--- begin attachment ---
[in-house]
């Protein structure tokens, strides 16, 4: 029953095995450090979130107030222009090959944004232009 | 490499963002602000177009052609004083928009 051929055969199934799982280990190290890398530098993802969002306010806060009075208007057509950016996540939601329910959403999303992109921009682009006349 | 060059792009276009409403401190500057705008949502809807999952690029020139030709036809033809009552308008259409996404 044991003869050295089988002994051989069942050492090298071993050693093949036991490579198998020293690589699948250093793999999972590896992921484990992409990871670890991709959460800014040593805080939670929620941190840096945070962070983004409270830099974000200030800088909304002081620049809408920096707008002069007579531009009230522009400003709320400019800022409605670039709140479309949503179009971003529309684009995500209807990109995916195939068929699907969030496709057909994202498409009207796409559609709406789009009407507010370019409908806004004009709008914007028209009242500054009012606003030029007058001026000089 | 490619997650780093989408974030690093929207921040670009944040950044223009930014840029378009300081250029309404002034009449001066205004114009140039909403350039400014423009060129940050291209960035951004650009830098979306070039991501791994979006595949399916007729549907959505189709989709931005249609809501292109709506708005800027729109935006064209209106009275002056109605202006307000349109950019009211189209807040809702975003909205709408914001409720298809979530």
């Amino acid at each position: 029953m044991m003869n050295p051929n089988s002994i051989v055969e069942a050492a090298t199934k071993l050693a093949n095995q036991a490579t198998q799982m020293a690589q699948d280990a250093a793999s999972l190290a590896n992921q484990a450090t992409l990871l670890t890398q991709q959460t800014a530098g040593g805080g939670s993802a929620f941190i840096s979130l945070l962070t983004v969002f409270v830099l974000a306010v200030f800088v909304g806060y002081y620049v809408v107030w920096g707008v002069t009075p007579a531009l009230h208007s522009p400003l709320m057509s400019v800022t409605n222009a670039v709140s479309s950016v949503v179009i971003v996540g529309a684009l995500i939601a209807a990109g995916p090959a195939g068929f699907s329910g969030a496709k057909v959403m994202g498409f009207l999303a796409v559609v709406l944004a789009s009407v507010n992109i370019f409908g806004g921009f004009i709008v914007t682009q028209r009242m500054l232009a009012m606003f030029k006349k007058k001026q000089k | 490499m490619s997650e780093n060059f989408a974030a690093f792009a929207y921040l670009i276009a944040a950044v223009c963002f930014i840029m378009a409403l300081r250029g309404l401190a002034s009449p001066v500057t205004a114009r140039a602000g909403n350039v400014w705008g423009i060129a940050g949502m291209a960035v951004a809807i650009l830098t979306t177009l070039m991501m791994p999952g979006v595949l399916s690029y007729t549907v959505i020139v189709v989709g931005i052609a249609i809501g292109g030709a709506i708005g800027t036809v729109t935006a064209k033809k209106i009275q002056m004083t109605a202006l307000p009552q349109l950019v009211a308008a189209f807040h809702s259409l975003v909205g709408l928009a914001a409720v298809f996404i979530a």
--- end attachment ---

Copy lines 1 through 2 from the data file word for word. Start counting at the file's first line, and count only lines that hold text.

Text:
[in-house]
């Protein structure tokens, strides 16, 4: 029953095995450090979130107030222009090959944004232009 | 490499963002602000177009052609004083928009 051929055969199934799982280990190290890398530098993802969002306010806060009075208007057509950016996540939601329910959403999303992109921009682009006349 | 060059792009276009409403401190500057705008949502809807999952690029020139030709036809033809009552308008259409996404 044991003869050295089988002994051989069942050492090298071993050693093949036991490579198998020293690589699948250093793999999972590896992921484990992409990871670890991709959460800014040593805080939670929620941190840096945070962070983004409270830099974000200030800088909304002081620049809408920096707008002069007579531009009230522009400003709320400019800022409605670039709140479309949503179009971003529309684009995500209807990109995916195939068929699907969030496709057909994202498409009207796409559609709406789009009407507010370019409908806004004009709008914007028209009242500054009012606003030029007058001026000089 | 490619997650780093989408974030690093929207921040670009944040950044223009930014840029378009300081250029309404002034009449001066205004114009140039909403350039400014423009060129940050291209960035951004650009830098979306070039991501791994979006595949399916007729549907959505189709989709931005249609809501292109709506708005800027729109935006064209209106009275002056109605202006307000349109950019009211189209807040809702975003909205709408914001409720298809979530």